The European Union’s newest mining project focuses on urban areas throughout the continent. Their ProSUM project built a database of metals, chemicals, and materials brought into the EU market over the last ten plus years; the idea is that the produced goods can be “mined” again. It’s a really novel way to approach recycle by positioning the recycling process as a mining opportunity. To help companies and organizations understand the plentitude of materials available in existing products (most of which are in landfills or recycling centres) they launched a website the Urban Mine Platform.
The project outcomes are embedded in the European Commission’s (EC) Raw Materials Information System (RMIS) in order to create a more comprehensive and structured repository of knowledge related to primary and secondary sources consumed in the EU, relevant for many stakeholders:
Manufacturers can gain confidence about future recycled raw material supplies.
Recyclers will have better intelligence about the changes in product types and material content which impact on their business and provide future recovery potential.
The mining industry will have greater certainty about the quantities and types of materials needed in the marketplace, mitigating risk and improving profitability.
Policymakers will be better informed on raw material supplies, which affect jobs and financial institutions, and how materials are linked to energy consumption.
Researchers will have better data quantity, quality, completeness and reliability.
Any visitor to a North American city knows that a lot of the geography is designed for single occupant car-based transportation. Anybody who’s spent months in any of these places knows that this car-focused design has been an unmitigated disaster. People are dying, the planet is being killed, and so many other problems stem from building cities for cars.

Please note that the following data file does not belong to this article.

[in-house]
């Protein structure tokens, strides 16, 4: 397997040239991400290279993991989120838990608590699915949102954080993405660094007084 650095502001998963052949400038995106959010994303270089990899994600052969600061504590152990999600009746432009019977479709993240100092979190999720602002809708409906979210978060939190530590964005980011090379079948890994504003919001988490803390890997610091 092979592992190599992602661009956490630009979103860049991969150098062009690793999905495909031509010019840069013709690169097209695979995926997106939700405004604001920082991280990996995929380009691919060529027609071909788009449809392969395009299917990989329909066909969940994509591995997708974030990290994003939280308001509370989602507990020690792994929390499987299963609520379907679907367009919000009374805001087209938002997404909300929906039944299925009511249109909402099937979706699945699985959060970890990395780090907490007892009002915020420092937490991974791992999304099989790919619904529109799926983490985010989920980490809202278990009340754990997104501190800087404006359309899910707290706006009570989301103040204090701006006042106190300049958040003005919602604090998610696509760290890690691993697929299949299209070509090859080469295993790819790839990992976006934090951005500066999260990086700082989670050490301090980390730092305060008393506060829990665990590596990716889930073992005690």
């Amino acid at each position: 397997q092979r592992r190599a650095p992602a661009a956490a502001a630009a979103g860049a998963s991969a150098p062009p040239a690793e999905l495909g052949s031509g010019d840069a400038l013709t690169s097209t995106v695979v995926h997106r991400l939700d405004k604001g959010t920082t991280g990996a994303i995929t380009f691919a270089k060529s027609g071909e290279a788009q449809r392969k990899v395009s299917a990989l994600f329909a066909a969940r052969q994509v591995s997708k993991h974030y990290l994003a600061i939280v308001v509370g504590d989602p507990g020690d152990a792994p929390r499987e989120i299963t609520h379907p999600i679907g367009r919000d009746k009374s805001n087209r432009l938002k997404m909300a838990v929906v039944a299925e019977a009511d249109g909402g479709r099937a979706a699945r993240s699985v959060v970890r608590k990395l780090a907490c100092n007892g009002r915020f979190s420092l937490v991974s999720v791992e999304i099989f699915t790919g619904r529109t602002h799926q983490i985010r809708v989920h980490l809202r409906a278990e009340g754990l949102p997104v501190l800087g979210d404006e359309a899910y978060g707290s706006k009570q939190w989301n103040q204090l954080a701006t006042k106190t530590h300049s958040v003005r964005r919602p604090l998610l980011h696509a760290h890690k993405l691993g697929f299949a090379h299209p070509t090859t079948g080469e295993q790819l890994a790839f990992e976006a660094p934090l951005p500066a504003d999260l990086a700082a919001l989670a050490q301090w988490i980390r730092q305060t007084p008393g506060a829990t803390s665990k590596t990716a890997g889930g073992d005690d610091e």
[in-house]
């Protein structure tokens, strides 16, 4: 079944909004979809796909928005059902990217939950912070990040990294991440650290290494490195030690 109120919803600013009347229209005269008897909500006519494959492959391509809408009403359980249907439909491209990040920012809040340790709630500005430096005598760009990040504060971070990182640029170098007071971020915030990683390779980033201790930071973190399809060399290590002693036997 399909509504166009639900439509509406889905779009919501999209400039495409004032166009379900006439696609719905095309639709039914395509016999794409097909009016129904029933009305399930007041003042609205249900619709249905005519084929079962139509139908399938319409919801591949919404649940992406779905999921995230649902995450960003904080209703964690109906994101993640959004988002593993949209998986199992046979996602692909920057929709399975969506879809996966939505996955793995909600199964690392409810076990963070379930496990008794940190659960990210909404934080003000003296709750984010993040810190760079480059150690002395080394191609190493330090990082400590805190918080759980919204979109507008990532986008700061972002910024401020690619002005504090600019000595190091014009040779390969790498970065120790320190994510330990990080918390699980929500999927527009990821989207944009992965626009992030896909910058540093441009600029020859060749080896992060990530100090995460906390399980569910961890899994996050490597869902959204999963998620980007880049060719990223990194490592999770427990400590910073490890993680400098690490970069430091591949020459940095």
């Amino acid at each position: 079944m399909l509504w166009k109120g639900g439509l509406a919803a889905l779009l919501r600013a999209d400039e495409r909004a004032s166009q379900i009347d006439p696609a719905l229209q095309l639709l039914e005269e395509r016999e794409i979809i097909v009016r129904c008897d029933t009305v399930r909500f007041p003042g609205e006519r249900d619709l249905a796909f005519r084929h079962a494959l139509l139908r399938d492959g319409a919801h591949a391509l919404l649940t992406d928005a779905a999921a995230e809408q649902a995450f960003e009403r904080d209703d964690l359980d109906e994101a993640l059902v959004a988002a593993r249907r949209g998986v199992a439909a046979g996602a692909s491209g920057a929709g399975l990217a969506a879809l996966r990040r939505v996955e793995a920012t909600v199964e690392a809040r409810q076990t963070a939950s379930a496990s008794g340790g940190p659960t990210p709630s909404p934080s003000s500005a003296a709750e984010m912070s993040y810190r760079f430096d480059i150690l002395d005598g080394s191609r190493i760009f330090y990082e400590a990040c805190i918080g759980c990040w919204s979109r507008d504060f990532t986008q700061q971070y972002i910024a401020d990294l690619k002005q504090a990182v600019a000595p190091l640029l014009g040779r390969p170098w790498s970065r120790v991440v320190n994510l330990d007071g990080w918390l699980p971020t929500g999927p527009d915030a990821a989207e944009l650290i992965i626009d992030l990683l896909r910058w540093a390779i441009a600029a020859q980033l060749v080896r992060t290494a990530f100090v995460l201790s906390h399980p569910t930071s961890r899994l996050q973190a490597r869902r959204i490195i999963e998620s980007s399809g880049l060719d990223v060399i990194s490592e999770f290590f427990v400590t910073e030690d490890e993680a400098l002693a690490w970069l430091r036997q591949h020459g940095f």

That badness all being acknowledged, we are at turning point of urban design. The evidence for making our streets for pedestrians over cars is overwhelming; cities which life easier on people are witnessing demonstrable benefits. Those benefits are quantifiable and more research comes out every month highlighting the benefits of desiring for people. Over at Strong Towns they have compiled a great article outlining some of the benefits of pedestrian friendly design.
The cost of paving sidewalks for people is minuscule compared with the cost of paving wide roads for cars, installing traffic signals, paying the salaries of traffic cops, etc. Even the cost of providing enhancements to pedestrian space such as trees and benches pale in comparison to what we spend when we build around cars.
Furthermore, the wear and tear caused by foot traffic is also negligible compared with the wear and tear caused by car and truck traffic, meaning that long-term maintenance costs for walk-friendly areas are also much lower than for auto-oriented places. (Ironically, most cities spend exponentially more on their roads while utterly neglecting their sidewalks.)
In short, a simple sidewalk could serve millions of people traveling on foot for decades, even centuries, with only a small amount of up-front investment and minimal maintenance costs for the city — yet it would support dozens or hundreds of local businesses. The same length of street designed primarily for cars would cost exponentially more to build and keep up and would only serve a handful of businesses.